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Gerald worked in international finance in London, Hong Kong and Switzerland. He has since published The Tangled World and Two Speed World, exploring the impact of both explosive and gradual change. In presentations he shows how we misunderstand risks and have too narrow a view of models and decision making. With no perfect solutions and many ‘known unknowns’, we are often influenced by context and instinctive biases rather than rational analysis.

Nicholas applies cognitive and social psychology to understand why investors make the decisions the make, despite evidence often suggesting they shouldn’t. An acclaimed academic and expert in behavioural economics he has studied areas including the financial crisis and long-term decision-making.

From taking risks to choosing who to vote for to picking a product in a supermarket, Nick considers why people decide what they do and how robust those choices are. With easily understood insights and examples he explores how we’re influenced by language, social pressure, and a desire to appear consistent. He looks at what these behaviours mean for business and policy makers, the power of being aware of them, and how to influence change.

The author of Risk Savvy: How To Make Good Decisions, Gerd Gigerenzer has become one of the foremost names in the understanding of judgement and decision-making. Taking an opposing view to the likes of Daniel Kahneman, Gerd argues the best choices are made not by rationally considering all the probable factors, but through experience and the use of memory and recognition of a situation.

The presenter of BBC’s More or Less, FT columnist, Oxford Fellow and million-selling business author is a compelling storyteller on economics, management, psychology and the unexpected bits in between. He’s scrutinised politicians’ use of statistics, highlighted the necessity of failure, examined what innovation is, and questioned big data. “We’re in danger of becoming obsessed with the forest but missing the trees; what counts is individual customers and staff.”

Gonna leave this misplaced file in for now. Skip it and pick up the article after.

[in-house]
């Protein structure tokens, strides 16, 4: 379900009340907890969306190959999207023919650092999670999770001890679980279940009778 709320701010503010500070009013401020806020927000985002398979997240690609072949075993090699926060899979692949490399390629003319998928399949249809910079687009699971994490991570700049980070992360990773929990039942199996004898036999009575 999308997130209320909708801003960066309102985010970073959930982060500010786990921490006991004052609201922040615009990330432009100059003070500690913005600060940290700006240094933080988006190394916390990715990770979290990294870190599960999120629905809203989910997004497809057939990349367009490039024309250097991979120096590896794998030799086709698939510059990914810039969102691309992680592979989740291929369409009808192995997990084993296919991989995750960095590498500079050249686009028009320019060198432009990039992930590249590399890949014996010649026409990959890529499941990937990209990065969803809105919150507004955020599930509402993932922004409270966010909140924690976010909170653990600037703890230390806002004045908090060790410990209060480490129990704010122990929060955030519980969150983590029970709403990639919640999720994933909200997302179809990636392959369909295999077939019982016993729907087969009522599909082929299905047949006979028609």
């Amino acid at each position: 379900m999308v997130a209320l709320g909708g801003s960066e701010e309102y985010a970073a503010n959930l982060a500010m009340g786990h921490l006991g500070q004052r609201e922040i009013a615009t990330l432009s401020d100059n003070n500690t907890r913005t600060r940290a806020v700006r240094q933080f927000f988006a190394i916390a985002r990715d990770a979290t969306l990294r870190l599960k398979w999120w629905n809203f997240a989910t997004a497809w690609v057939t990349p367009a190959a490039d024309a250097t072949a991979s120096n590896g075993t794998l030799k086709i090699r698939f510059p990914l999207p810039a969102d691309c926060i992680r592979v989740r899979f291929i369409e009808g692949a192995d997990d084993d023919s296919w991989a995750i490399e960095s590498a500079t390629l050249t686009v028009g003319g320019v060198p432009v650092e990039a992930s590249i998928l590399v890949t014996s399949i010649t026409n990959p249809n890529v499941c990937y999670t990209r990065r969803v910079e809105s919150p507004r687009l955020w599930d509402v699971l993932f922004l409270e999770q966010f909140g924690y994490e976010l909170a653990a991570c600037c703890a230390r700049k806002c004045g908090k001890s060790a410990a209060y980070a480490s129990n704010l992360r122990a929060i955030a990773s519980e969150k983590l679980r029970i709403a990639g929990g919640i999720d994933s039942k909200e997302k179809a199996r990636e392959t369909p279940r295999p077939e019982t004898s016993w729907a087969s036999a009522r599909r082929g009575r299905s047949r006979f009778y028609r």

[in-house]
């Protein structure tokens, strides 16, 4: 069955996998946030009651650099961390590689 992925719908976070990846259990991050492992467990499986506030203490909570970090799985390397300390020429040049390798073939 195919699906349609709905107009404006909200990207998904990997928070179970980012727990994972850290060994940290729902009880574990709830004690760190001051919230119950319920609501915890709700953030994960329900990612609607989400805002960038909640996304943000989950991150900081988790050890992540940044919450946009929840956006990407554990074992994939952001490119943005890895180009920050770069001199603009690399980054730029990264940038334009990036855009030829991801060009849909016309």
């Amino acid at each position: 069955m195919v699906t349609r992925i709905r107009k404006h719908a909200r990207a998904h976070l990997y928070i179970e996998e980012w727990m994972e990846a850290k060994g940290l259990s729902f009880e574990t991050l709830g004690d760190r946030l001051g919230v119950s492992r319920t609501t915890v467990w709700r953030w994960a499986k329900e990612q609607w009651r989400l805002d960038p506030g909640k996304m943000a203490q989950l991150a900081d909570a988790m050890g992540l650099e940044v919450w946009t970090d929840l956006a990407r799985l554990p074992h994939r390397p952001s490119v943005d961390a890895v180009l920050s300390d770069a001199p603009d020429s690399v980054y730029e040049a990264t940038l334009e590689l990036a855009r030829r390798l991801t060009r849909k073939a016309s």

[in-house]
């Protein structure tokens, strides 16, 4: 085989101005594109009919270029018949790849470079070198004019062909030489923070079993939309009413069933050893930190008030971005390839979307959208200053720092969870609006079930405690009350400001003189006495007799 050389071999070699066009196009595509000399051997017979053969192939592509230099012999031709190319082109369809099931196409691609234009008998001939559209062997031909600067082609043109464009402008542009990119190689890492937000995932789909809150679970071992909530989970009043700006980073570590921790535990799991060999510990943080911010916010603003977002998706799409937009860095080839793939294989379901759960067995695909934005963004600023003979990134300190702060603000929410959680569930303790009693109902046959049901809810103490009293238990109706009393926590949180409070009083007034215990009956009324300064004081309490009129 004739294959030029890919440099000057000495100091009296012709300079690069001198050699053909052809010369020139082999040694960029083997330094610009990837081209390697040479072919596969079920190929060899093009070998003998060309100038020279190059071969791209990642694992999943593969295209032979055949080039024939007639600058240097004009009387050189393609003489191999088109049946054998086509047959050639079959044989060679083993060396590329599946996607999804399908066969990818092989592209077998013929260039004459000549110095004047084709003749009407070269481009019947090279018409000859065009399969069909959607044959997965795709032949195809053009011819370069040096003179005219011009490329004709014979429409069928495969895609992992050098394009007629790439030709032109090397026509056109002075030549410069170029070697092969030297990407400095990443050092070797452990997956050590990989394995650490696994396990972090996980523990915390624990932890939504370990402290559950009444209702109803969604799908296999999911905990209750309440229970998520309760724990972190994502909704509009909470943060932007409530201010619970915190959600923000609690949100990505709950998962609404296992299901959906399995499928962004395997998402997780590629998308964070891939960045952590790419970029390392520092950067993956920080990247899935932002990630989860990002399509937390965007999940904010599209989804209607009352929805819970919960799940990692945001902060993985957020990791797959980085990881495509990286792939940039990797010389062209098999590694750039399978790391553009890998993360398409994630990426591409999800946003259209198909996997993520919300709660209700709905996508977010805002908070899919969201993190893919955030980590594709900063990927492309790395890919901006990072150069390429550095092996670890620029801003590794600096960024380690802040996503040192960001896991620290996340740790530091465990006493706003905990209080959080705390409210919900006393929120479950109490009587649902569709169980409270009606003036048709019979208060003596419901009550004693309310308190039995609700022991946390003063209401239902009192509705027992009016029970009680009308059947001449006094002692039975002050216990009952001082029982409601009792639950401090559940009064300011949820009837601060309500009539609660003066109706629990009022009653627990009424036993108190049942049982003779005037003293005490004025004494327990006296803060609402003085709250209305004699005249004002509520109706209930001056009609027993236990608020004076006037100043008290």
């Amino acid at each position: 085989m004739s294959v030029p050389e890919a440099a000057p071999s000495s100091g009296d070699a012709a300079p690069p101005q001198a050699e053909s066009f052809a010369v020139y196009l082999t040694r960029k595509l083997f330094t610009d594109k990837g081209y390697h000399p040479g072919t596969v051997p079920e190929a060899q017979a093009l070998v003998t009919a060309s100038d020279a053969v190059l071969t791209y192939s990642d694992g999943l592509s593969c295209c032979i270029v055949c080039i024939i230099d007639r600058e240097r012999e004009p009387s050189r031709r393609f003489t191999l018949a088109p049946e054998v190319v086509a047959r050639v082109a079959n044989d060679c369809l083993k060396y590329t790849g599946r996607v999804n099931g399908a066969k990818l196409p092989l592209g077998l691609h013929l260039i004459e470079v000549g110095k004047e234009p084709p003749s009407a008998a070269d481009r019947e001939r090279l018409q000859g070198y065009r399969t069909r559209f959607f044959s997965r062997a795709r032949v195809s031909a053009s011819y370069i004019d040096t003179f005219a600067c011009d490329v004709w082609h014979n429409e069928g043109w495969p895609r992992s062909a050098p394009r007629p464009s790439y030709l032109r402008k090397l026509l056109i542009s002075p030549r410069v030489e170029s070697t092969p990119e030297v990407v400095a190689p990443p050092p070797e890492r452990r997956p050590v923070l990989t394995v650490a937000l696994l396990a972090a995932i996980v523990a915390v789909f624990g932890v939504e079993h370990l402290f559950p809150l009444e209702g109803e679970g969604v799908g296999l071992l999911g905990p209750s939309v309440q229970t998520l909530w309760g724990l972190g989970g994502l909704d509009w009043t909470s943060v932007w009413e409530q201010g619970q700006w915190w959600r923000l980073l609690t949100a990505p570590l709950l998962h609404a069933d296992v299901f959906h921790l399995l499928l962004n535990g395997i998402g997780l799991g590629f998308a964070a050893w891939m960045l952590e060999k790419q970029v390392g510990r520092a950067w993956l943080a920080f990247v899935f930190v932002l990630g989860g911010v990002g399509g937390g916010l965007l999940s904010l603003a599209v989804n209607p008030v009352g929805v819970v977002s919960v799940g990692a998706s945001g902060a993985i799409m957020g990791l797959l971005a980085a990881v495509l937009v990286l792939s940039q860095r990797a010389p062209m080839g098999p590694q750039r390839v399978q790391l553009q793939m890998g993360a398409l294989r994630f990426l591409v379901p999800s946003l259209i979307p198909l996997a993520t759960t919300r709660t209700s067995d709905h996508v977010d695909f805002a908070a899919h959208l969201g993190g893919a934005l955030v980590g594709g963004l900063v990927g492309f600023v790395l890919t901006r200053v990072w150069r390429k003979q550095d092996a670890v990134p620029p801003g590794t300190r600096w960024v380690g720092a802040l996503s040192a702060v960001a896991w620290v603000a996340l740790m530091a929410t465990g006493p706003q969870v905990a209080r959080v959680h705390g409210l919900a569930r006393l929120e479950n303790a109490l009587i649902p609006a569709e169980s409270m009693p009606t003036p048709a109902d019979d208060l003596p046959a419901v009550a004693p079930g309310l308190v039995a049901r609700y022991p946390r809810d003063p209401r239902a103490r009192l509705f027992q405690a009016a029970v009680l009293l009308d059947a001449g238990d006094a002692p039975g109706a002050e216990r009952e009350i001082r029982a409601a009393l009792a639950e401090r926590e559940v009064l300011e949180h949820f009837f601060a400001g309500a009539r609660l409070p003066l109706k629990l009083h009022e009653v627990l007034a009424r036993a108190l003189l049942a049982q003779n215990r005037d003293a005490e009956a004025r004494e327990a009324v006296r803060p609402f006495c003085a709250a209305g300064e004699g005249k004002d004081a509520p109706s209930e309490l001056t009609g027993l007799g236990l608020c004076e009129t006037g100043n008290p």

The author of Eyes Wide Open: How to make smart decisions in a confusing world and IOU: The Debt Threat believes we are witnessing the ‘death of a paradigm’, though there will be denial and resistance from the defenders of the old faith. The former ITV Economics Editor sees the theory that gave markets more power than states as flawed. Individual countries have to have the freedom to determine policies to meet their own needs, and the smartest politicians will be those who remake the world-view rather than recreate the facts. She also looks beyond the purely economic to a world of disruption and uncertainty from tech businesses to the coming-of-age of Generation K.

The renowned Princeton professor explains the two systems that control how we think. One is intuitive and emotional, the other is slower and more logical. Therefore we can only understand risk, balance fear and optimism, and accept the gap between memory and experience by recognising how the two systems combine to shape our judgments. Kahneman points out where we really should trust our intuition, and where we would benefit from slow thinking.

Erwann heads the Risk Management Center at the world’s oldest business school, and chairs the OECD Advisory Board looking at financial management of large-scale catastrophes. Erwann believes that since disasters cannot always be prevented, organisations should understand the risks and create a strategy to deal with them. As in his Irrational Economist book, presentations draw on both behavioural economics and neuroscience to help protect company assets.

Ranked in the top ten most influential business thinkers in the world, Kjell explains why benchmarking will merely get companies to the middle of the pack. In a consumer Europe of 600 regions, with rapidly changing demographics, organisations have to be first-rate versions of themselves and not second-rate copies of others. It is all about creating distinction.

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